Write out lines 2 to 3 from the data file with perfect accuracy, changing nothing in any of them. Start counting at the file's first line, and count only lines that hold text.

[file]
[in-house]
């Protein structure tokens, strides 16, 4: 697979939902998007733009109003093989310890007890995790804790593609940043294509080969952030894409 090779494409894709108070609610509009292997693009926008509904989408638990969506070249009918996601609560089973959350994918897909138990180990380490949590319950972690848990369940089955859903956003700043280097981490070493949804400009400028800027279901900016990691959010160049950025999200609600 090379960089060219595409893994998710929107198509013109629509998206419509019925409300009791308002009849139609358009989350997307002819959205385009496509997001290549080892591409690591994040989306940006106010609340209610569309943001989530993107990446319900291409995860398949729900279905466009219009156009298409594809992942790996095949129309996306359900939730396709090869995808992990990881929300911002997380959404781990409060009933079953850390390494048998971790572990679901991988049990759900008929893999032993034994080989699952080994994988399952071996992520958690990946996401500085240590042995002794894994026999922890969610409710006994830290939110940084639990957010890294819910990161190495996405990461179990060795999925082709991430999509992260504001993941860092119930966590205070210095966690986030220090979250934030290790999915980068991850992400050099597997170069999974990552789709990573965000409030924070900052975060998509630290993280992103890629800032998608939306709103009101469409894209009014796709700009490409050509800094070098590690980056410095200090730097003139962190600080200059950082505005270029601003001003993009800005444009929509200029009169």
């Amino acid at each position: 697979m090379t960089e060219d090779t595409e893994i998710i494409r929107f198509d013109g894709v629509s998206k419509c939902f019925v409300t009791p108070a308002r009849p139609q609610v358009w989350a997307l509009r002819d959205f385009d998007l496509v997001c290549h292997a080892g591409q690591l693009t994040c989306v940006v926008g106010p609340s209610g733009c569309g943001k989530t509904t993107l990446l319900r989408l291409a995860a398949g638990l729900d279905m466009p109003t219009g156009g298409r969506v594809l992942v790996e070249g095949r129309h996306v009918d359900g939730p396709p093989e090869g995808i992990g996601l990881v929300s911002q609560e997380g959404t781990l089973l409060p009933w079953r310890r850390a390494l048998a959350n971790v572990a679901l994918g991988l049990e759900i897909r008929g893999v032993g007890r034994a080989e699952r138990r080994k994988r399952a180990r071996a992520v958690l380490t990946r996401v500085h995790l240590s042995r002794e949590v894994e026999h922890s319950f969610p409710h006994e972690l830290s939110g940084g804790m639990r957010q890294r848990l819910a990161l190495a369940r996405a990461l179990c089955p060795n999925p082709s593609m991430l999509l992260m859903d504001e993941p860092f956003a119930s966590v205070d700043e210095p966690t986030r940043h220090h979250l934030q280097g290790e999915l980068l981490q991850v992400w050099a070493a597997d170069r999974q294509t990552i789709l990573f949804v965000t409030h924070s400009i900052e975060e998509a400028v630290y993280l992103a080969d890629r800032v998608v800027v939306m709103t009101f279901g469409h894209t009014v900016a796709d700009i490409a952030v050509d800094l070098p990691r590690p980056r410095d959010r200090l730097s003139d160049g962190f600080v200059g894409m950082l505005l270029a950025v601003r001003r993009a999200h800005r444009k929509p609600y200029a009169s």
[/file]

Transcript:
């Protein structure tokens, strides 16, 4: 697979939902998007733009109003093989310890007890995790804790593609940043294509080969952030894409 090779494409894709108070609610509009292997693009926008509904989408638990969506070249009918996601609560089973959350994918897909138990180990380490949590319950972690848990369940089955859903956003700043280097981490070493949804400009400028800027279901900016990691959010160049950025999200609600 090379960089060219595409893994998710929107198509013109629509998206419509019925409300009791308002009849139609358009989350997307002819959205385009496509997001290549080892591409690591994040989306940006106010609340209610569309943001989530993107990446319900291409995860398949729900279905466009219009156009298409594809992942790996095949129309996306359900939730396709090869995808992990990881929300911002997380959404781990409060009933079953850390390494048998971790572990679901991988049990759900008929893999032993034994080989699952080994994988399952071996992520958690990946996401500085240590042995002794894994026999922890969610409710006994830290939110940084639990957010890294819910990161190495996405990461179990060795999925082709991430999509992260504001993941860092119930966590205070210095966690986030220090979250934030290790999915980068991850992400050099597997170069999974990552789709990573965000409030924070900052975060998509630290993280992103890629800032998608939306709103009101469409894209009014796709700009490409050509800094070098590690980056410095200090730097003139962190600080200059950082505005270029601003001003993009800005444009929509200029009169």
């Amino acid at each position: 697979m090379t960089e060219d090779t595409e893994i998710i494409r929107f198509d013109g894709v629509s998206k419509c939902f019925v409300t009791p108070a308002r009849p139609q609610v358009w989350a997307l509009r002819d959205f385009d998007l496509v997001c290549h292997a080892g591409q690591l693009t994040c989306v940006v926008g106010p609340s209610g733009c569309g943001k989530t509904t993107l990446l319900r989408l291409a995860a398949g638990l729900d279905m466009p109003t219009g156009g298409r969506v594809l992942v790996e070249g095949r129309h996306v009918d359900g939730p396709p093989e090869g995808i992990g996601l990881v929300s911002q609560e997380g959404t781990l089973l409060p009933w079953r310890r850390a390494l048998a959350n971790v572990a679901l994918g991988l049990e759900i897909r008929g893999v032993g007890r034994a080989e699952r138990r080994k994988r399952a180990r071996a992520v958690l380490t990946r996401v500085h995790l240590s042995r002794e949590v894994e026999h922890s319950f969610p409710h006994e972690l830290s939110g940084g804790m639990r957010q890294r848990l819910a990161l190495a369940r996405a990461l179990c089955p060795n999925p082709s593609m991430l999509l992260m859903d504001e993941p860092f956003a119930s966590v205070d700043e210095p966690t986030r940043h220090h979250l934030q280097g290790e999915l980068l981490q991850v992400w050099a070493a597997d170069r999974q294509t990552i789709l990573f949804v965000t409030h924070s400009i900052e975060e998509a400028v630290y993280l992103a080969d890629r800032v998608v800027v939306m709103t009101f279901g469409h894209t009014v900016a796709d700009i490409a952030v050509d800094l070098p990691r590690p980056r410095d959010r200090l730097s003139d160049g962190f600080v200059g894409m950082l505005l270029a950025v601003r001003r993009a999200h800005r444009k929509p609600y200029a009169s």